Abraham Kuyper: hyper-Calvinist?
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This one by Dr. Jelle Faber, emeritus professor of theology in the Canadian Reformed Churches.
It appears in the recent book, American Secession Theologians on Covenant and Baptism & Extra-Scriptural Binding - A New Danger (Neerlandia, Alberta, Canada: Inheritance, 1996). I intend to review the book in a forthcoming issue of the Standard Bearer.
The confession is that the doctrine of the covenant held by the Reformed Churches in the Netherlands ("liberated") is essentially the same as the doctrine of the covenant taught by Christian Reformed theologian William Heyns.
This admission is of extraordinary importance to the Protestant Reformed Churches (PRC).
In the controversy over the doctrine of the covenant that convulsed the PRC in the early 1950s, the agreement of the "Liberated" doctrine with the doctrine of Heyns was vehemently denied both by the PR ministers who were trying to introduce the "Liberated" doctrine into the PRC and by leading "Liberated" theologian Klaas Schilder.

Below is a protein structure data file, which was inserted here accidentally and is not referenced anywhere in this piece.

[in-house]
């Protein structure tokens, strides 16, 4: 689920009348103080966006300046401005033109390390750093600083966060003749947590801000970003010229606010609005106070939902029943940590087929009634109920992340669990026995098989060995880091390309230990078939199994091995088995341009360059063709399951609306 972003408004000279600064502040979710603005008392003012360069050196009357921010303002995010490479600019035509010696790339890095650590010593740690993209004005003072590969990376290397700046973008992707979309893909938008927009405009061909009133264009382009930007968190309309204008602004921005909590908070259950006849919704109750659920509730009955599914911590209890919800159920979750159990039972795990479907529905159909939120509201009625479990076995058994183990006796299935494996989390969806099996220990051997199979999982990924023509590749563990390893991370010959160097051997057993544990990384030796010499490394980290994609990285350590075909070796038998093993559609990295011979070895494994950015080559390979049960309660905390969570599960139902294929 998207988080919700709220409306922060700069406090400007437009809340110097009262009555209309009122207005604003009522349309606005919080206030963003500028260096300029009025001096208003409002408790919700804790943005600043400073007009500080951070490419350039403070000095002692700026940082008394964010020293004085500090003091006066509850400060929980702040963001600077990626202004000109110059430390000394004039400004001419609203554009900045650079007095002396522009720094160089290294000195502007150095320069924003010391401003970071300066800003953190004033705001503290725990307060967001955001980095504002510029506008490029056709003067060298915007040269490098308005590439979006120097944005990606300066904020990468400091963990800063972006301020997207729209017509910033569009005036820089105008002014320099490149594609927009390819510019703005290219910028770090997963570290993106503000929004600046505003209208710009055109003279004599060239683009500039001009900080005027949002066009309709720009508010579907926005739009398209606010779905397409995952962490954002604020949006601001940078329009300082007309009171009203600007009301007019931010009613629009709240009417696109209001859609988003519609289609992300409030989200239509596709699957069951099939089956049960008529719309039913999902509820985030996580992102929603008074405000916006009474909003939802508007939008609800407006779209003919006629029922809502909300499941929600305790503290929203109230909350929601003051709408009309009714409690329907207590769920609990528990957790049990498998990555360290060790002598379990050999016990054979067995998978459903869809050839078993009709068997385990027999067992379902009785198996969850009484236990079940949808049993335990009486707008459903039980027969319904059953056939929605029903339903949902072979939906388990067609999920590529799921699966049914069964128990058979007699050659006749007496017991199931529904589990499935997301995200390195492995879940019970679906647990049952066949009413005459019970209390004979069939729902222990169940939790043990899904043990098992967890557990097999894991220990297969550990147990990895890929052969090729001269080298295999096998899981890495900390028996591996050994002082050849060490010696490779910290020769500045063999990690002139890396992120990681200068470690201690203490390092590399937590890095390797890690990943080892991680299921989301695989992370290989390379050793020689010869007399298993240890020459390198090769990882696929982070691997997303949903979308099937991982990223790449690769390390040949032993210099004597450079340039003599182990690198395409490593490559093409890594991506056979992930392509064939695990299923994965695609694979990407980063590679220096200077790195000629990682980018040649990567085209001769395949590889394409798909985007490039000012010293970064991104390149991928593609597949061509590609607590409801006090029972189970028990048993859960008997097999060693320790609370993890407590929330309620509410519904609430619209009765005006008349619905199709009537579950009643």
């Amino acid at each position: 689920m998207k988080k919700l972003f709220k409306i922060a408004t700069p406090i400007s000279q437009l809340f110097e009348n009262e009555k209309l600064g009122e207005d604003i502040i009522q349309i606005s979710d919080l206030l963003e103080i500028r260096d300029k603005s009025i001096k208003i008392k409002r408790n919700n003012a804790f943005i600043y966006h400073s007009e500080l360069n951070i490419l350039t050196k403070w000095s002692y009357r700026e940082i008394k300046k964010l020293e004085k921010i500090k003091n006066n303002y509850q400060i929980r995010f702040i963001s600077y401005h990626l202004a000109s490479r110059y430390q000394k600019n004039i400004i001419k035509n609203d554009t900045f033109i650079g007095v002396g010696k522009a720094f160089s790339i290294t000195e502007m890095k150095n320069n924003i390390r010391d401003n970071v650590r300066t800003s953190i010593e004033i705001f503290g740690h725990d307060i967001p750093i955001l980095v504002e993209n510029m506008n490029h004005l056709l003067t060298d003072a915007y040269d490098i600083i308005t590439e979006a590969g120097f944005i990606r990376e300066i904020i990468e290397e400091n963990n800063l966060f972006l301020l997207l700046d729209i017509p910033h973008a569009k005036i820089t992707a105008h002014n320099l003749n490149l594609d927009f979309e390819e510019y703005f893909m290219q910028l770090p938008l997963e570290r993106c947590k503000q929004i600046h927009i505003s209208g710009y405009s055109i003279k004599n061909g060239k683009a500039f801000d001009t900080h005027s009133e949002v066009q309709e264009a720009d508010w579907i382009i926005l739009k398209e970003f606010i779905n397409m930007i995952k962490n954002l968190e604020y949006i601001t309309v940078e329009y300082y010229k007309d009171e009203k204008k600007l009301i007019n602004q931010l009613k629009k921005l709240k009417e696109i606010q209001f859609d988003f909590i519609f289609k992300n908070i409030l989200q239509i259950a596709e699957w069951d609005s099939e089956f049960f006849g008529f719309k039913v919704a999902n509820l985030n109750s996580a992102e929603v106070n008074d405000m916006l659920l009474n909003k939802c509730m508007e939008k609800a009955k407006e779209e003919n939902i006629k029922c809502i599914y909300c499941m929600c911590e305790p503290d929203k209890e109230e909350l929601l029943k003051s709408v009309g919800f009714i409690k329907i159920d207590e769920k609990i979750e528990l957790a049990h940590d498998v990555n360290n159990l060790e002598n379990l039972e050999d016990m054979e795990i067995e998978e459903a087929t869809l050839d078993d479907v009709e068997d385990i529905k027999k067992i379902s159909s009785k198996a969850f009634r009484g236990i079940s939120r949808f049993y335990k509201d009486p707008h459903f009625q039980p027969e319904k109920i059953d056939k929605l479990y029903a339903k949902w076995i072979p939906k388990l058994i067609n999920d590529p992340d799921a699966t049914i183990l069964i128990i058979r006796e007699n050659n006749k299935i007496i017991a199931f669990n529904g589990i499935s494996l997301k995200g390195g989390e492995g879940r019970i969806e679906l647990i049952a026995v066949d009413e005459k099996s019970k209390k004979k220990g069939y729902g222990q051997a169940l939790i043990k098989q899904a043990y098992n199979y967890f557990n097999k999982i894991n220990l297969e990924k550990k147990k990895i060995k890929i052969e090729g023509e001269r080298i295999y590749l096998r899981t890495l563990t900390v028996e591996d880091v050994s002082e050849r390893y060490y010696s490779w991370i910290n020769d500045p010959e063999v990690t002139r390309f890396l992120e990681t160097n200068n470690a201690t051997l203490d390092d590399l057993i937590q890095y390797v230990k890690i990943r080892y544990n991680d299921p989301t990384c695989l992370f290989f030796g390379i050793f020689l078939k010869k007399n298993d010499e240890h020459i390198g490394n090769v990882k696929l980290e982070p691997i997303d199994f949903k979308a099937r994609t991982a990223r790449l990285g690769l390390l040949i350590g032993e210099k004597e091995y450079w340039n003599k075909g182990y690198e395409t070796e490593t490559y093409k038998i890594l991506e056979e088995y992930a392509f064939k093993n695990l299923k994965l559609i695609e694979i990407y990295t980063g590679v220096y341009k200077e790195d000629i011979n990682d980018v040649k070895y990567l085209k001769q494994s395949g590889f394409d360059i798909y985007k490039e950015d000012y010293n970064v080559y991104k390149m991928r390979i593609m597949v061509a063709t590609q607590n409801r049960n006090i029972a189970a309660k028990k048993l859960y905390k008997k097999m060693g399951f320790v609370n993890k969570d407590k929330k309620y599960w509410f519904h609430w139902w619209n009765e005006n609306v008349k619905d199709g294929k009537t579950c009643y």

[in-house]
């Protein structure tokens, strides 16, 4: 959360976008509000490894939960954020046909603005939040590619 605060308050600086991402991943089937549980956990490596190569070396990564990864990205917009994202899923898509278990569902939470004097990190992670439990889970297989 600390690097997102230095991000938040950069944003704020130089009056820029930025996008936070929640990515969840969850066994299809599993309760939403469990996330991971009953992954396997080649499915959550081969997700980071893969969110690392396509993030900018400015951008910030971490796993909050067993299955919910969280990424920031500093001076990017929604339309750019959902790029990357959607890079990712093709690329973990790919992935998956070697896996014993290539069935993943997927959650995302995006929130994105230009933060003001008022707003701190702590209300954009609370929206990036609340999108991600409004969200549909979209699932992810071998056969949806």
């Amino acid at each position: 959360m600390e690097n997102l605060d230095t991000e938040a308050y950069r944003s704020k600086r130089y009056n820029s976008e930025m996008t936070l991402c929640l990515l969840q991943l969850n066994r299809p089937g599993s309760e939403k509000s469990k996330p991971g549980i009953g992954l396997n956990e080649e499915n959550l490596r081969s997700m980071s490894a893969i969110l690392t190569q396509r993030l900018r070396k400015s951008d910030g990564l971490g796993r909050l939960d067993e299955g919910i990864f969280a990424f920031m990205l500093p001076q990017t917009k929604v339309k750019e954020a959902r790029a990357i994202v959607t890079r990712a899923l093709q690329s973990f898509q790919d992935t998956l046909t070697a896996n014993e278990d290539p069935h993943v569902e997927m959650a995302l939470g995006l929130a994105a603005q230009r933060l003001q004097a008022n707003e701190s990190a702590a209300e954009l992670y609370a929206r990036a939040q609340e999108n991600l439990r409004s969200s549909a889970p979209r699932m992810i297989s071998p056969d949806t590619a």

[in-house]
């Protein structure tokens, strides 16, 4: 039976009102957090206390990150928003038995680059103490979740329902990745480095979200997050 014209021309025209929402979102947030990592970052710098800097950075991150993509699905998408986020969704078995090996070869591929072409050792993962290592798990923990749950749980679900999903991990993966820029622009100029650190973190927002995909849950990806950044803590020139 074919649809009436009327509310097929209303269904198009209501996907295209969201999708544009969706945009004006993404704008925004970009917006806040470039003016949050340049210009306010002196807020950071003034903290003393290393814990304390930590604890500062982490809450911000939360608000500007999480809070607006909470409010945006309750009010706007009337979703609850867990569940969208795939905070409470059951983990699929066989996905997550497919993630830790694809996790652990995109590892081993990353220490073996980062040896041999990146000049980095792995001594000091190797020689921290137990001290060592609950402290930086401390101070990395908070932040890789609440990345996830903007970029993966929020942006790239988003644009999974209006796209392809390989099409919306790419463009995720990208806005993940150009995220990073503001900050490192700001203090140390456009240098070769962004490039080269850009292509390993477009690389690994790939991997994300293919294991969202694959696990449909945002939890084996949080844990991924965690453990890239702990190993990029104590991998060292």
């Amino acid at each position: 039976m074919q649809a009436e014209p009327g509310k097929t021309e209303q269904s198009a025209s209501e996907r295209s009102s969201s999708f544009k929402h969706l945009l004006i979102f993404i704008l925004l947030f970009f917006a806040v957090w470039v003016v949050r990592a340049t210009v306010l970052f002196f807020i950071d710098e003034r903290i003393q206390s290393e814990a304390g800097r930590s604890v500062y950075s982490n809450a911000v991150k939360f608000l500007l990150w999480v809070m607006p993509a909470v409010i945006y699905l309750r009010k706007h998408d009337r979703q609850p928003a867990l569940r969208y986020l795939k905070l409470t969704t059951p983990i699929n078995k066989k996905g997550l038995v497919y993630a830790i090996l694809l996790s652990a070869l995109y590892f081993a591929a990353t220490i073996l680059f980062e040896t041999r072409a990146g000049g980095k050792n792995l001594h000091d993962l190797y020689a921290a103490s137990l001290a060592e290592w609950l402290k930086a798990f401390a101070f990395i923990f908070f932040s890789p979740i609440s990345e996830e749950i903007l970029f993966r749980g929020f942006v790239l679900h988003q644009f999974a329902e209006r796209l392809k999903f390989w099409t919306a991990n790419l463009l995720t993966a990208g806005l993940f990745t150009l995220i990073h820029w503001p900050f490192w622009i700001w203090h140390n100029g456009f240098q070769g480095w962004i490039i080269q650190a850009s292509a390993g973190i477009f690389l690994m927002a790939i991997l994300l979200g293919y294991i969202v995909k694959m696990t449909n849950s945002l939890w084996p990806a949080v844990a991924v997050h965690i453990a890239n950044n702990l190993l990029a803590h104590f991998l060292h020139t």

Now the Canadian Reformed dogmatician, himself an ardent champion of "Liberated" covenant theology, candidly acknowledges that there is fundamental agreement between Schilder and Heyns on the covenant of God with the children of believers.
Faber speaks of Schilder's "kinship" with Heyns in the doctrine of the covenant (p. 52). He declares that "Hamilton" (Canadian Reformed seminary, teaching the "Liberated," conditional doctrine of the covenant) stands in the tradition, among others, of William Heyns (p. 53). Dr. Faber even criticizes Schilder for Schilder's condemnation of Heyns (pp. 47-52).
Faber is correct. As Herman Hoeksema always insisted, the covenant doctrines of Heyns and the Christian Reformed Church and of Schilder and the Reformed Churches in the Netherlands ("liberated") are the same.